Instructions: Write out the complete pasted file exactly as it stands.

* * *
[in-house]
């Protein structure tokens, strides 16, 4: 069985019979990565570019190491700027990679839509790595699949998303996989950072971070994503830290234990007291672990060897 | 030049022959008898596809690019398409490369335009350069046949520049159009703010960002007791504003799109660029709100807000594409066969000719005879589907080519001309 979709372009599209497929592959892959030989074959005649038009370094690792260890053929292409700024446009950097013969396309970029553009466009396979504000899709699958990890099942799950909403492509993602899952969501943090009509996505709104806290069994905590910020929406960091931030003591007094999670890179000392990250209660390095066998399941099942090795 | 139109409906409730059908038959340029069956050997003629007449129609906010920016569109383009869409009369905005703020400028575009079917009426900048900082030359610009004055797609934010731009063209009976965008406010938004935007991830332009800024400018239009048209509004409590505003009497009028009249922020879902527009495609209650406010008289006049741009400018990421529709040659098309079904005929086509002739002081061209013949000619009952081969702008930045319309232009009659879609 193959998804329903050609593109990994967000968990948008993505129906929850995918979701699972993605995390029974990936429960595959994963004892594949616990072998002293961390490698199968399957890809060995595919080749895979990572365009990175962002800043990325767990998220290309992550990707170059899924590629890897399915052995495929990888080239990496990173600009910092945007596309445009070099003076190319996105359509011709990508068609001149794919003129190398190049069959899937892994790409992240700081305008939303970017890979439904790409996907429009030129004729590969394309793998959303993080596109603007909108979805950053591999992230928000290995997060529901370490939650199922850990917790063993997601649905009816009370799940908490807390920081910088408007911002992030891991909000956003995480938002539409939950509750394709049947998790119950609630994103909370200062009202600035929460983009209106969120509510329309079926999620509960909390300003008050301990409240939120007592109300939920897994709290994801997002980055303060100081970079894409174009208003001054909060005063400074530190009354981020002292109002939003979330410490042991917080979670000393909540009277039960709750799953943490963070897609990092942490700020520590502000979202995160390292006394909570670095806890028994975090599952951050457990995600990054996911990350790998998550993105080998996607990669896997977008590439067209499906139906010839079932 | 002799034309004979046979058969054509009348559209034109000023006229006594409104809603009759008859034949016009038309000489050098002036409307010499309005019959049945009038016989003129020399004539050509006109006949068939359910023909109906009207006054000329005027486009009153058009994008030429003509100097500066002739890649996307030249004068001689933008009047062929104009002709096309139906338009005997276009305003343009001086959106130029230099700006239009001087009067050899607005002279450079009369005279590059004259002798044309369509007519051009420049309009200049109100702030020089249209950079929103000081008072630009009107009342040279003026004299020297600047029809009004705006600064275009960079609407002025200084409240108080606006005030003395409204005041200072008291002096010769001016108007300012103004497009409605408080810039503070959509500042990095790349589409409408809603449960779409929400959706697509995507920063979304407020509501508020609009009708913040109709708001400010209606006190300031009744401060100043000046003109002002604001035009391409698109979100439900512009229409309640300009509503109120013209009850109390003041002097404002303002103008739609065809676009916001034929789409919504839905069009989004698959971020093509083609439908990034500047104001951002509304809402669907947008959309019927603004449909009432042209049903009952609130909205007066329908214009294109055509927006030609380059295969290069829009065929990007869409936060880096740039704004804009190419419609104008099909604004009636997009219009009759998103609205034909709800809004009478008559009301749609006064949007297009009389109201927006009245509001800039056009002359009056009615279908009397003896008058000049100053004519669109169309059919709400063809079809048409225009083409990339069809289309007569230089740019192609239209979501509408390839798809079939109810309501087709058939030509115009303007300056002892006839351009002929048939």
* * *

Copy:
[in-house]
């Protein structure tokens, strides 16, 4: 069985019979990565570019190491700027990679839509790595699949998303996989950072971070994503830290234990007291672990060897 | 030049022959008898596809690019398409490369335009350069046949520049159009703010960002007791504003799109660029709100807000594409066969000719005879589907080519001309 979709372009599209497929592959892959030989074959005649038009370094690792260890053929292409700024446009950097013969396309970029553009466009396979504000899709699958990890099942799950909403492509993602899952969501943090009509996505709104806290069994905590910020929406960091931030003591007094999670890179000392990250209660390095066998399941099942090795 | 139109409906409730059908038959340029069956050997003629007449129609906010920016569109383009869409009369905005703020400028575009079917009426900048900082030359610009004055797609934010731009063209009976965008406010938004935007991830332009800024400018239009048209509004409590505003009497009028009249922020879902527009495609209650406010008289006049741009400018990421529709040659098309079904005929086509002739002081061209013949000619009952081969702008930045319309232009009659879609 193959998804329903050609593109990994967000968990948008993505129906929850995918979701699972993605995390029974990936429960595959994963004892594949616990072998002293961390490698199968399957890809060995595919080749895979990572365009990175962002800043990325767990998220290309992550990707170059899924590629890897399915052995495929990888080239990496990173600009910092945007596309445009070099003076190319996105359509011709990508068609001149794919003129190398190049069959899937892994790409992240700081305008939303970017890979439904790409996907429009030129004729590969394309793998959303993080596109603007909108979805950053591999992230928000290995997060529901370490939650199922850990917790063993997601649905009816009370799940908490807390920081910088408007911002992030891991909000956003995480938002539409939950509750394709049947998790119950609630994103909370200062009202600035929460983009209106969120509510329309079926999620509960909390300003008050301990409240939120007592109300939920897994709290994801997002980055303060100081970079894409174009208003001054909060005063400074530190009354981020002292109002939003979330410490042991917080979670000393909540009277039960709750799953943490963070897609990092942490700020520590502000979202995160390292006394909570670095806890028994975090599952951050457990995600990054996911990350790998998550993105080998996607990669896997977008590439067209499906139906010839079932 | 002799034309004979046979058969054509009348559209034109000023006229006594409104809603009759008859034949016009038309000489050098002036409307010499309005019959049945009038016989003129020399004539050509006109006949068939359910023909109906009207006054000329005027486009009153058009994008030429003509100097500066002739890649996307030249004068001689933008009047062929104009002709096309139906338009005997276009305003343009001086959106130029230099700006239009001087009067050899607005002279450079009369005279590059004259002798044309369509007519051009420049309009200049109100702030020089249209950079929103000081008072630009009107009342040279003026004299020297600047029809009004705006600064275009960079609407002025200084409240108080606006005030003395409204005041200072008291002096010769001016108007300012103004497009409605408080810039503070959509500042990095790349589409409408809603449960779409929400959706697509995507920063979304407020509501508020609009009708913040109709708001400010209606006190300031009744401060100043000046003109002002604001035009391409698109979100439900512009229409309640300009509503109120013209009850109390003041002097404002303002103008739609065809676009916001034929789409919504839905069009989004698959971020093509083609439908990034500047104001951002509304809402669907947008959309019927603004449909009432042209049903009952609130909205007066329908214009294109055509927006030609380059295969290069829009065929990007869409936060880096740039704004804009190419419609104008099909604004009636997009219009009759998103609205034909709800809004009478008559009301749609006064949007297009009389109201927006009245509001800039056009002359009056009615279908009397003896008058000049100053004519669109169309059919709400063809079809048409225009083409990339069809289309007569230089740019192609239209979501509408390839798809079939109810309501087709058939030509115009303007300056002892006839351009002929048939």